My sewer pipe is cast iron and comes through the basement wall about
24" off of the floor. There is a Y fitting and elbow to turn the pipe
90deg and run it along the wall. The straight portion of the Y has a
Can I put in a slop sink and using appropriate fittings run the P trap
into the Y where the cleanout plug currently resides?
My obvious concern is getting backup of other waste water into the
slop sink. About 4' upstream of the Y is a sanitary T running to a
1st floor toilet. Right below the toilet flange is a 2" wet vent that
goes to two first floor sinks (a lav and a slop sink for the washer).
The main continues around the basment walls to the back of the house
for the kitchen and two second floor full baths (30' upstream of the
My plan is to move the 1st floor slop sink along with the washer into
the basement. The only thing left on the wet vent at the first toilet
would be the sink in the 1st floor half bath. Currently no drainage
problems at all with 2 1/2 baths, DW, and washer.
A check valve between the sink trap and the rest of the system could
prevent anything from backing up into the sink.
However, my brain might not be working this morning. If the existing
cleanout is 24" off of the floor, how were you planning on getting the
slop sink waste up to that cleanout?
Slop sinks are usually pretty deep so wouldn't the outlet of the trap
be well below 24" from the floor?
A check valve might not prevent sewer water from backing up into the
sink. I've had that arrangement and what always happens is that the
backup occurs fairly slow. The increase is so slow that a small
amount leaks around the flap to the sink side. This continues and
allows the sink to fill. Now, once you quickly empty the sink, you
have a nice pressure differential between the 2 sides of the flap,
and the flap is held tightly against its seat. When I discovered a
sink full of water and it was about 5" from the top, I took a garden
hose from the sump pit to the sink. I started running water from
the faucet into the garden hose, and once filled, plunged it into
the sink to start a siphon. Once the water was drained, no more
came in and yes, it continued to pour rain outside for some time. I
ended up putting a 1 1/2" plastic ball valve in the drain line. Of
course, you have to be there to turn it.
I guess that's why the "backflow preventor, later installed by my
village sewer department, was not a simple check valve. It was
actually a flap controlled by a mechanical float. When the float
started to go up in the unit, indicating a backup condition, it
would mechanically, close the flap. Further backup would then press
the flap tightly against the seat. Any water coming from the house
would push another valve open and drain into a pit beneath the unit,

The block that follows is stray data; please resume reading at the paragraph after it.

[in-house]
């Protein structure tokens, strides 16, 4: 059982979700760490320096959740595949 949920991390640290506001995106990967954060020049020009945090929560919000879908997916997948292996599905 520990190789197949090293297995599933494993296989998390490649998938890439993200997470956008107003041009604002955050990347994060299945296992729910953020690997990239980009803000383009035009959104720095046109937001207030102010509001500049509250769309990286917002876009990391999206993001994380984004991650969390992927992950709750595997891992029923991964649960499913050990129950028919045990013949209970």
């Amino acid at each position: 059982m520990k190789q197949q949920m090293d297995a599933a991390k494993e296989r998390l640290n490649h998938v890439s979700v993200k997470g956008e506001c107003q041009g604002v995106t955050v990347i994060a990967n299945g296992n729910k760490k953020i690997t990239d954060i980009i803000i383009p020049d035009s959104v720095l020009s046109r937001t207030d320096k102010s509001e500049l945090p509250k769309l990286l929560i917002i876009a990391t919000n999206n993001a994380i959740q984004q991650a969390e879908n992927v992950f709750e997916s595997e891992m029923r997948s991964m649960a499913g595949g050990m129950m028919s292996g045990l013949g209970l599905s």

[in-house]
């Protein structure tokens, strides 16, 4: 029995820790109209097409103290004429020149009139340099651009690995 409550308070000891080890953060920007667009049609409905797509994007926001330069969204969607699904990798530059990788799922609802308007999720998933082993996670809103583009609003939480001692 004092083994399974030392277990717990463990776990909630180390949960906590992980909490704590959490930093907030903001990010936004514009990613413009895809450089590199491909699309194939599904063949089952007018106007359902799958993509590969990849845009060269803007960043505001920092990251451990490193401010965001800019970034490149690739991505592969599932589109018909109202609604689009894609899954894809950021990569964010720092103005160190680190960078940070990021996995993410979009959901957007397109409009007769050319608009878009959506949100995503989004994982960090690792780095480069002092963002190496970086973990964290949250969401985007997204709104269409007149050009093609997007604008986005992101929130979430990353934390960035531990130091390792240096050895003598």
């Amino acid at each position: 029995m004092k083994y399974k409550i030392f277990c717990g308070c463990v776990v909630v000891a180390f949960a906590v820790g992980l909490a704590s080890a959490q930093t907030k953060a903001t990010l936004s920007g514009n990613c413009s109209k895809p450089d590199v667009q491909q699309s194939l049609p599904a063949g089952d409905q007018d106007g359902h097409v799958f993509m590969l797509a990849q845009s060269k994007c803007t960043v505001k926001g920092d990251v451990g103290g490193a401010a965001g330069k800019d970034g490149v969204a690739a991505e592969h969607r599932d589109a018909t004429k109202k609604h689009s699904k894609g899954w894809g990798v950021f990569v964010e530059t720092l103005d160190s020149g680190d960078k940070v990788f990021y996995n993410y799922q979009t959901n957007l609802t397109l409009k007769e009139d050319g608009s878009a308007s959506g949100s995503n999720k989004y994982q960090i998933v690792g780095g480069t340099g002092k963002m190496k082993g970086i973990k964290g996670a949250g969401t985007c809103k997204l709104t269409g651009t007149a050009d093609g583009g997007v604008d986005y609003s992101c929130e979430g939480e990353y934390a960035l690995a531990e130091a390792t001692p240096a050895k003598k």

where an ejector would force the house sewer water into the now
backing up sewer. This unit was installed in a 3' diameter x 9'
deep manhole in my front lawn. It was then covered with a square
cover holding soil and grass, so it was almost invisible. I saw the
bill from the installer .... it cost the Village about $5K to
install. And, that was about 10 years ago. But, I digress.
A washing machine in a basement is never a good idea. If I proposed
that to SWMBO it would be as welcome as a turd in the churn. Dragging
loads of laundry up and down the stairs is OK for college kids and
other under 20's, but in a family situation it truly sucks. Many
families these days have laundry facilities on the second floor of
well planned houses. Rethink your project, or better get some
professional design help if you feel you must do it.
I remember reading that a vent is not needed if you are within a
certain distance to an underground pipe.
I think the existing wet vent that is right below the nearest toilet
flange would prevent the trap in the new basement sink from
siphoning. If not I can run a vent for the trap up and tie it into
the vent above the sink on the 1st floor.
I would connect a 2" cast iron pipe into your lateral with a trap that has
about a 2' vertical pipe it end. I would would then get a pump such as
Little Giant 506065 http://www.buyplumbing.net/?pg=pd&_iP6065 and run the
sink drain through that pump to the verticle pipe.
Our laundry room is in the basement and we have a sink there next to
washer. I just went down there to take a look. Basically same as what
you are trying to do. When house was built builder finished the basement.
HomeOwnersHub.com is a website for homeowners and building and maintenance pros. It is not affiliated with any of the manufacturers or service providers discussed here.
All logos and trade names are the property of their respective owners.